Add to pan over medium high heat and cook for around 3 minutes.
Add shrimp and cook, turning occasionally.
Add about half the escarole. Cook it until it has wilted down, about a minute.
Add the rest of the escarole. Cook for another minute.
I told you it would cook down! Remove from the heat, and toss with parmesan, lemon juice, and pepper, and enjoy.
This recipe is another winner from The New Vegetarian Cooking for Everyone. Can you tell I LOVE this cookbook?! This dish is simple, fast, and, oh yeah, cheesy. I work with a limited skillet size (someday when I actually clean up around here I will post a photo of my kitchen so you can get a sense of just how limited in size the whole production is), so I had to cook the squash in batches. This meant adding more oil, which creates a tradeoff: I feel less healthy, but the squash gets more browned and delicious.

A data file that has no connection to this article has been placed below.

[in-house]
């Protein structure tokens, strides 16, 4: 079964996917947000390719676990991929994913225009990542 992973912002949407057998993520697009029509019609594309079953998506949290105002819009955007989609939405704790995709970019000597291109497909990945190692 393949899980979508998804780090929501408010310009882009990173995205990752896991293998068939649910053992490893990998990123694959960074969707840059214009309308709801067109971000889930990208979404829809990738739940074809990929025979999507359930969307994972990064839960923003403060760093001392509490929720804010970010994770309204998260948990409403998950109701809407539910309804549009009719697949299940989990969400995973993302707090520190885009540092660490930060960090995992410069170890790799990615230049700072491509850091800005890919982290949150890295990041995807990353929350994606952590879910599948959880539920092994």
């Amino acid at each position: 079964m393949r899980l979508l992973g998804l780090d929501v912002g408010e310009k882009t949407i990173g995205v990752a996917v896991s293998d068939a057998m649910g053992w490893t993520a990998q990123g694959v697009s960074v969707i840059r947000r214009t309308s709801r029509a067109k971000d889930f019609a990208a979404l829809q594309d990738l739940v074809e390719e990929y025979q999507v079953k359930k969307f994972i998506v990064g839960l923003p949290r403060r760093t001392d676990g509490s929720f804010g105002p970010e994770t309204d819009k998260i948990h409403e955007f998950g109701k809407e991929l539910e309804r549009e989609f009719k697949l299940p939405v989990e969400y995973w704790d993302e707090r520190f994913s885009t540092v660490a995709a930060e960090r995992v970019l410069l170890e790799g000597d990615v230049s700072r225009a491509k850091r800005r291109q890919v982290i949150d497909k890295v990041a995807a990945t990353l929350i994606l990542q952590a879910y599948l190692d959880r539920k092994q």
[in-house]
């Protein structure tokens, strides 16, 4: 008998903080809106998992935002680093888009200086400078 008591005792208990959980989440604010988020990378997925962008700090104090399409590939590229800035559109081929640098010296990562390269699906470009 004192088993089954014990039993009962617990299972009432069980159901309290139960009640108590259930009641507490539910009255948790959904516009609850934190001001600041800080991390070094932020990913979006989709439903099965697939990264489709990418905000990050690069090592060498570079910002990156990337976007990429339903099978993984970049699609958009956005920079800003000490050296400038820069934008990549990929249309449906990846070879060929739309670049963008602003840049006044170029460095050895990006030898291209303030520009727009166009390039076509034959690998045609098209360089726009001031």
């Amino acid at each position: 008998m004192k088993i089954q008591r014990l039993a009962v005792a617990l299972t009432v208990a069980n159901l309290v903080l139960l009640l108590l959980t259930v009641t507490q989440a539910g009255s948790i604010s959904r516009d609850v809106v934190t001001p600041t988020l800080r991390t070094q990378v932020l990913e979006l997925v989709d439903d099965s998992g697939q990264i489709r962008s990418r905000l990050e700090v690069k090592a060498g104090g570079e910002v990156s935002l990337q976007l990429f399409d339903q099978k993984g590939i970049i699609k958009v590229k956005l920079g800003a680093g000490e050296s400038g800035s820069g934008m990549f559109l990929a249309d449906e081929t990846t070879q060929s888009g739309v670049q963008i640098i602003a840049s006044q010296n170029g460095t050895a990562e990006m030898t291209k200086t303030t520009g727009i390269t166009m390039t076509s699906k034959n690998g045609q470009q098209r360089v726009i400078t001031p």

The original recipe calls for sherry or aged red wine vinegar, but I substituted balsamic with no problems. Use whatever you prefer.
Full recipe follows, but first, some photos. I knew I had to make this recipe, when I found the specific variety of cherry tomatoes recommended by the recipe (Sun Golds) at my local farmers market)!
First, slice the squash.
Pan fry the squash in oil. (I used olive oil.) Feel free to remove pieces as they cook through, adding new slices as you go.
Last, drizzle the squash with vinegar, add halved cherry tomatoes and feta cheese, and enjoy!